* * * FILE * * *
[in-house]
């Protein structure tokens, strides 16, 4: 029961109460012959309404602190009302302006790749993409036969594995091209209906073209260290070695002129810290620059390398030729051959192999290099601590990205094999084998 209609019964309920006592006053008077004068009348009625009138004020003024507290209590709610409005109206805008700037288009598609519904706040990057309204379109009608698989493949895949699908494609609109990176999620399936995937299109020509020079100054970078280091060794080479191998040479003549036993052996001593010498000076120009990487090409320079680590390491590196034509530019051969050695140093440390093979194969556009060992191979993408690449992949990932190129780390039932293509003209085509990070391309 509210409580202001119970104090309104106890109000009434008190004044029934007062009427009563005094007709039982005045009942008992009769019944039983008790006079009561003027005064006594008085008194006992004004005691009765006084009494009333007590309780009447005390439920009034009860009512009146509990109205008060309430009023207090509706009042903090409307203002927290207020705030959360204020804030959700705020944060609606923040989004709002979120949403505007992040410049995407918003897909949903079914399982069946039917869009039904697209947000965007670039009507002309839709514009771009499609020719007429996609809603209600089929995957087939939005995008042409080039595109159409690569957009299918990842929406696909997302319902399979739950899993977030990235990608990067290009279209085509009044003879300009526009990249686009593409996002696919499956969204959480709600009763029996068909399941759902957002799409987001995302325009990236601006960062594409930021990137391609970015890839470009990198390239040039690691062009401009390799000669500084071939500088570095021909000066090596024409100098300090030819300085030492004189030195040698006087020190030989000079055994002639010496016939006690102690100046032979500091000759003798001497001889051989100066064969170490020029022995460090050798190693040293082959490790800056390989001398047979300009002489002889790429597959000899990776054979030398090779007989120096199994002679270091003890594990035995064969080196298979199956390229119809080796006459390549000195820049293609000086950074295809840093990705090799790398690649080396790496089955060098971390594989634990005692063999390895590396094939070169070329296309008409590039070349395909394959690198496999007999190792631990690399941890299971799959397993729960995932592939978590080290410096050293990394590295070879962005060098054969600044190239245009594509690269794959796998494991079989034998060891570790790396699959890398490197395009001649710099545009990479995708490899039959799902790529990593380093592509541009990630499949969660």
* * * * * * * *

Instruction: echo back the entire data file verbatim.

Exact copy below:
[in-house]
């Protein structure tokens, strides 16, 4: 029961109460012959309404602190009302302006790749993409036969594995091209209906073209260290070695002129810290620059390398030729051959192999290099601590990205094999084998 209609019964309920006592006053008077004068009348009625009138004020003024507290209590709610409005109206805008700037288009598609519904706040990057309204379109009608698989493949895949699908494609609109990176999620399936995937299109020509020079100054970078280091060794080479191998040479003549036993052996001593010498000076120009990487090409320079680590390491590196034509530019051969050695140093440390093979194969556009060992191979993408690449992949990932190129780390039932293509003209085509990070391309 509210409580202001119970104090309104106890109000009434008190004044029934007062009427009563005094007709039982005045009942008992009769019944039983008790006079009561003027005064006594008085008194006992004004005691009765006084009494009333007590309780009447005390439920009034009860009512009146509990109205008060309430009023207090509706009042903090409307203002927290207020705030959360204020804030959700705020944060609606923040989004709002979120949403505007992040410049995407918003897909949903079914399982069946039917869009039904697209947000965007670039009507002309839709514009771009499609020719007429996609809603209600089929995957087939939005995008042409080039595109159409690569957009299918990842929406696909997302319902399979739950899993977030990235990608990067290009279209085509009044003879300009526009990249686009593409996002696919499956969204959480709600009763029996068909399941759902957002799409987001995302325009990236601006960062594409930021990137391609970015890839470009990198390239040039690691062009401009390799000669500084071939500088570095021909000066090596024409100098300090030819300085030492004189030195040698006087020190030989000079055994002639010496016939006690102690100046032979500091000759003798001497001889051989100066064969170490020029022995460090050798190693040293082959490790800056390989001398047979300009002489002889790429597959000899990776054979030398090779007989120096199994002679270091003890594990035995064969080196298979199956390229119809080796006459390549000195820049293609000086950074295809840093990705090799790398690649080396790496089955060098971390594989634990005692063999390895590396094939070169070329296309008409590039070349395909394959690198496999007999190792631990690399941890299971799959397993729960995932592939978590080290410096050293990394590295070879962005060098054969600044190239245009594509690269794959796998494991079989034998060891570790790396699959890398490197395009001649710099545009990479995708490899039959799902790529990593380093592509541009990630499949969660």